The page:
made to arrest attention and to induce people 
to buy tea. As a further inducement, this 
enterprising dealer assures his readers that 
whereas tea " hath been sold in the leaf for 
six pounds, and sometimes for ten pounds 
the poundweight, the said Thomas hath ten 
to sell from sixteen to fifty shillings in the 
pound." This clever puff had the desired 
effect; for, according to the Diurnal of Thomas 
Rugge, " There were at this time (1659) a 

Introduction of Tea. 5 

Turkish drink, to bo souled almost in every 
street, called coffee, and another kind of drink 
called tea ; and also a drink called chocolate, 
which was a very hearty drink." It w r as 
advertised in the public journals. The 
Mercur-iusPoliticus, of the 30th of September, 
1658, sets forth : " That excellent, and by all 
physicians approved, China drink, called by 
the Chineans Teha, by other nations Tay, alias 
Tee, is sold at the ' Sultaness Head ' coffee- 
house, in Sweeting's Rents, by the Royal 
Exchange, London." It was sold also at 
" Jonathan's " coffee-house, in Exchange 
Alley. In her " Bold Strike for a Wife" 
Mrs. Centlivre laid one of her scenes at 
"Jonathan's." "While the business goes on 
she makes the coffee boys cry, " Fresh coffee, 
gentlemen ! fresh coffee ! Bohea tea, gentle- 
men ! " But the most famous house for tea 
was Gar way's, or, as it appears in " Old and 
New London," " Garraway's Coffee-house," 
which was swept away a few years ago in the 
" march of improvement." For two centuries, 
however, it had been one of the most cele- 
brated coffee-houses in the city. Defoe men- 
tions it as being frequented about noon by 

6 Tea and Tea-drinking. 

people of quality who had business in the city, 
and " the more considerable and wealthy 
citizens ;" but it was also the resort of 
speculators. Here the South Sea Bubblers 
met, as well as the lovers of good tea. Dean 
Swift, in his ballad on the South Sea Bubble, 
calls 'Change Alley "a narrow sound, though 
deep as hell;" and describes the wreckers 
watching for the shipwrecked dead on 
" Garraway's Cliffs." 

But the influence of Royalty did more than 
anything else to maketea-drinkingfashionable. 
"In 1662," remarks Mr. Montgomery Martin, 
in a treatise on the ' Past and Present State of 
the Tea Trade/ published in 1832, "Charles II: 
married the Princess Catherine of Portugal, 
who, it was said, was fond of tea, having 
been accustomed to it in her own country, 
hence it became fashionable in England." 
Edmund Waller, in a birthday ode on her 
Majesty, ascribes the introduction of the herb 
to the queen, in the following lines : 

" Venus her myrtle, Phoebe has his bays ; 
Tea both excels, which she vouchsafes to praise. 
The best of Queens and best of herbes we owe, 
To that bold nation which the way did show 

Introduction of Tea. 7 

To the fair region, where the sun does rise, 
Whose rich productions we so justly prize. 
The Muse's friend, tea, does our fancy aid, 
Repress those vapours which the head invade, 
And keeps that palace of the soul serene, 
Fit on her birthday to salute the Queen." 

Waller is believed to have been the first 
poet to write in praise of tea, and no doubt 
his poem did much to promote its use among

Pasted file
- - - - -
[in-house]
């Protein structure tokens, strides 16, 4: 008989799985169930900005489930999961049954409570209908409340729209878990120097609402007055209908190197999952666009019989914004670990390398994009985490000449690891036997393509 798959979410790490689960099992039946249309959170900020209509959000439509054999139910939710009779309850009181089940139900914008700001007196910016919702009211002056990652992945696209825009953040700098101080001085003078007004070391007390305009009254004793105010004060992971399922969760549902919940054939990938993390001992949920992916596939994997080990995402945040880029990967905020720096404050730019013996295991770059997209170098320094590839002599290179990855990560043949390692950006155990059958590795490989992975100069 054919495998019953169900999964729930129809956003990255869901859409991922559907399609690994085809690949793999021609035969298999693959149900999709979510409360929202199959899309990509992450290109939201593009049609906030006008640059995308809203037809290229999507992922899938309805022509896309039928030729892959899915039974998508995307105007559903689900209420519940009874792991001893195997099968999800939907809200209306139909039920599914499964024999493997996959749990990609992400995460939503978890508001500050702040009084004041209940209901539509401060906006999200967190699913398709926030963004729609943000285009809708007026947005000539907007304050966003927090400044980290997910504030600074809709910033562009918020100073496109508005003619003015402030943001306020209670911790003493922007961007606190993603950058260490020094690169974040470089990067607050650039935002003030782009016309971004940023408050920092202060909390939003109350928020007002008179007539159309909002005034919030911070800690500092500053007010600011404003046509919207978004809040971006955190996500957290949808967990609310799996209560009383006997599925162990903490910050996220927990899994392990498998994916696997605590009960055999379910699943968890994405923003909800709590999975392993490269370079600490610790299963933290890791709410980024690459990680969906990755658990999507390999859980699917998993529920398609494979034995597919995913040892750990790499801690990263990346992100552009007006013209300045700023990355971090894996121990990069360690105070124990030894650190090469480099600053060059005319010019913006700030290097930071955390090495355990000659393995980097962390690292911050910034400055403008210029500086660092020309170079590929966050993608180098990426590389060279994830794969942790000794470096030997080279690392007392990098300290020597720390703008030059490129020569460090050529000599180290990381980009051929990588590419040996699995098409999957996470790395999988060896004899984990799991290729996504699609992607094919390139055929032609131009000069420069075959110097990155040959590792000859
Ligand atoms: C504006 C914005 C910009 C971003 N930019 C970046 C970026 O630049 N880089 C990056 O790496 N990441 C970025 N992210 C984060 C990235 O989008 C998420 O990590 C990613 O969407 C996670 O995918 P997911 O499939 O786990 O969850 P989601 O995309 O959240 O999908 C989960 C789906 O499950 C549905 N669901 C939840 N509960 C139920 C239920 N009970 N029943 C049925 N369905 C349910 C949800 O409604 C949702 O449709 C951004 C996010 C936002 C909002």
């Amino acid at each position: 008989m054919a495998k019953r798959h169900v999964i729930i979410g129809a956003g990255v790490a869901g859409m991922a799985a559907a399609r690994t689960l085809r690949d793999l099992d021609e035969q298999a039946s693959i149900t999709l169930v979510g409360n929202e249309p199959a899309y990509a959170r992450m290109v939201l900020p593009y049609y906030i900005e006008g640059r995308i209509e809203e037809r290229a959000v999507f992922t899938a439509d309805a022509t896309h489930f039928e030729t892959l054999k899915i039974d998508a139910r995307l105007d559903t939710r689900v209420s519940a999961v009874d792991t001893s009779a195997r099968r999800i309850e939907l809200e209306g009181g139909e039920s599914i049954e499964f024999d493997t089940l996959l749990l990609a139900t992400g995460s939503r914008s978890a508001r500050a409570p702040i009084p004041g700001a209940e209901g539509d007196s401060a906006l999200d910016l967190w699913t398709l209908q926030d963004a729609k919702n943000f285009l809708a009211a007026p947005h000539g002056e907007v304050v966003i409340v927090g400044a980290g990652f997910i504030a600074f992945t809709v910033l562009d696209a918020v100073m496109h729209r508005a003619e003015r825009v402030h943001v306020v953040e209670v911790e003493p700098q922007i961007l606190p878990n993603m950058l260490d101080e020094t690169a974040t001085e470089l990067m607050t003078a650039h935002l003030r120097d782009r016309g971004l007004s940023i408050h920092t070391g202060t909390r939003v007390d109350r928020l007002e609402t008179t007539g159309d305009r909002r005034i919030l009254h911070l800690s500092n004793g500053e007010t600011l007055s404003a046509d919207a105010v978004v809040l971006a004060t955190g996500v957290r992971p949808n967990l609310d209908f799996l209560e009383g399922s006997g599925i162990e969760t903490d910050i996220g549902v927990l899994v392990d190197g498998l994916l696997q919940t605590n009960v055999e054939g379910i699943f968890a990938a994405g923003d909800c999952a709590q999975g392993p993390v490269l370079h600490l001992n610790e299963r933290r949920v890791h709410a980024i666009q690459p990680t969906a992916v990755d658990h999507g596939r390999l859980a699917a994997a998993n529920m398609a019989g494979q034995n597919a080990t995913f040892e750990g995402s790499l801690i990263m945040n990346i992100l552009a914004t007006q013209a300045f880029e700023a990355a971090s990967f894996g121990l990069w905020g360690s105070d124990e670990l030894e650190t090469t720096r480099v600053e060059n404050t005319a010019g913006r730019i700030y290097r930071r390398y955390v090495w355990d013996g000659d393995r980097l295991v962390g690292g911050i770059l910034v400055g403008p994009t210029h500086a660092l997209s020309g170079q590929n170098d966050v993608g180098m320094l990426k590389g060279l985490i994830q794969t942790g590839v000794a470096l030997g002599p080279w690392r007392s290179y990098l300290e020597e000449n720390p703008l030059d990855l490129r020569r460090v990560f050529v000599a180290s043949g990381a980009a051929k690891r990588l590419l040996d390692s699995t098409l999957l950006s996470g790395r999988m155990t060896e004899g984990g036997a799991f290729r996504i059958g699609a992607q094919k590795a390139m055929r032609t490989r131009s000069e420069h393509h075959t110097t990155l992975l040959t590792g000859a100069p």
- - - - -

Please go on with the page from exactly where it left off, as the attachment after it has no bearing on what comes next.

the rich. In Lord Clarendon's diary, 10th of 
February, 1688,'occurs the following entry : 

" Le Pere Couplet supped with me; he is 
a man of very good conversation. After 
supper we had tea, which he said was as good 
as any he had drank in China. The Chinese, 
who came over with him and Mr. Eraser, 
supped likewise with us." 

In the Taller, of the 10th of October, 1710, 
appears the following advertisement : 

" Mr. Favy's 16s. Bohea tea, not much in- 
ferior in goodness to the best foreign Bohee 
tea, is sold by himself only at the ' Bell/ 
in Gracechurch Street. Note. The best 
foreign Bohee is worth 30s. a pound; so that 
what is sold at 20s. or 21s. must either be 
faulty tea, or mixed with a proportionate 
quantity of damaged green or Bohee, the 

8 Tea and Tea-drinking. 

worst of which will remain black after in- 

Tea continued a fashionable drink. Dr. 
Alex. Carlyle, in his " Autobiography," de- 
scribing the fashionable mode of living at 
Harrowgate in 1763, wrote: "The ladies 
gave afternoon's tea and coffee in their turn, 
which coming but once in four or six weeks 
amounted to a trifle." Probably the ladies 
did not drink so much as their servants, who 
are reported to have cared more for tea than 
for ale. In 1755 a visitor from Italy wrote : 
" Even the common maid-servants must have 
their tea twice a day in all the parade of 
quality ; they make it their bargain at first ; 
this very article amounts to as much as the 
wages of servants in Italy." This demand 
was a serious tax upon the purses of the 
rich ; for at that time tea was still exces- 
sively dear. According to Read's Weekly 
Journal, or British Gazetteer, of the 27th of 
April, 1734, the prices were as follows : 

Green tea ... 9$. to 12s. per lb. 

Congou . . . . 10s. 12s. 

Boliea . . . 10s. 12s. 

Pekoo .... 14-5. ,, 16s. 
Imperial . . . . 9s. ,, 12s. 

Hyson .... 20s. 25s. 

Introduction of Tea. 9 

Gradually, however, the prices came down 
as the consumption increased. In 1740 a 
grocer, who had a shop at the east corner of 
Chancery Lane, advertised the finest Caper at 
24s. a pound; fine green, 18s.; Hyson, 16s.; 
and Bohea, 7s. The latter quality was np 
doubt used in the " Tea-gardens " which at 
that time had become popular institutions in 
and around London. The u Mary-le-Bon 
Gardens" were opened every Sunday evening,